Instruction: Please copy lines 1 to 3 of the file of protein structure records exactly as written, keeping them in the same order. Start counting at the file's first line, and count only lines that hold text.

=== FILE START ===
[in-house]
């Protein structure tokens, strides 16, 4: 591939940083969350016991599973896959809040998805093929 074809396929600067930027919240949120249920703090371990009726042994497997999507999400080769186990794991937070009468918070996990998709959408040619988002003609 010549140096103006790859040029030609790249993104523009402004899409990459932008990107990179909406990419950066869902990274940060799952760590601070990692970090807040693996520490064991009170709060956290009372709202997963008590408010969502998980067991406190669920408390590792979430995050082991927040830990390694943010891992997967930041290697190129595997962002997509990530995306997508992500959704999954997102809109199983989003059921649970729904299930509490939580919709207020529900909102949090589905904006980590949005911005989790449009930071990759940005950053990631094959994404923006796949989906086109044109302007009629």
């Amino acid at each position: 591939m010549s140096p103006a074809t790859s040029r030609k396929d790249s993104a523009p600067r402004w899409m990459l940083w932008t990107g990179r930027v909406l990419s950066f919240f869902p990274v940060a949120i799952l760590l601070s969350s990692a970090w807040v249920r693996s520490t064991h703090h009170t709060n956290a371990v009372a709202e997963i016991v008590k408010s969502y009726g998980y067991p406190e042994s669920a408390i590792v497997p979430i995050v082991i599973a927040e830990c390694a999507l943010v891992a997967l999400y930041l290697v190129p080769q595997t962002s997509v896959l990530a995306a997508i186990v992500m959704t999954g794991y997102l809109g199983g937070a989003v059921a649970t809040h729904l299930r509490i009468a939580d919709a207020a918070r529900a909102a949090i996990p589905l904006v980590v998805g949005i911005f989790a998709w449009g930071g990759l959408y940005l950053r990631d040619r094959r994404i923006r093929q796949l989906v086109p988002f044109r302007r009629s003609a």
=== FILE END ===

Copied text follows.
[in-house]
């Protein structure tokens, strides 16, 4: 591939940083969350016991599973896959809040998805093929 074809396929600067930027919240949120249920703090371990009726042994497997999507999400080769186990794991937070009468918070996990998709959408040619988002003609 010549140096103006790859040029030609790249993104523009402004899409990459932008990107990179909406990419950066869902990274940060799952760590601070990692970090807040693996520490064991009170709060956290009372709202997963008590408010969502998980067991406190669920408390590792979430995050082991927040830990390694943010891992997967930041290697190129595997962002997509990530995306997508992500959704999954997102809109199983989003059921649970729904299930509490939580919709207020529900909102949090589905904006980590949005911005989790449009930071990759940005950053990631094959994404923006796949989906086109044109302007009629």
């Amino acid at each position: 591939m010549s140096p103006a074809t790859s040029r030609k396929d790249s993104a523009p600067r402004w899409m990459l940083w932008t990107g990179r930027v909406l990419s950066f919240f869902p990274v940060a949120i799952l760590l601070s969350s990692a970090w807040v249920r693996s520490t064991h703090h009170t709060n956290a371990v009372a709202e997963i016991v008590k408010s969502y009726g998980y067991p406190e042994s669920a408390i590792v497997p979430i995050v082991i599973a927040e830990c390694a999507l943010v891992a997967l999400y930041l290697v190129p080769q595997t962002s997509v896959l990530a995306a997508i186990v992500m959704t999954g794991y997102l809109g199983g937070a989003v059921a649970t809040h729904l299930r509490i009468a939580d919709a207020a918070r529900a909102a949090i996990p589905l904006v980590v998805g949005i911005f989790a998709w449009g930071g990759l959408y940005l950053r990631d040619r094959r994404i923006r093929q796949l989906v086109p988002f044109r302007r009629s003609a």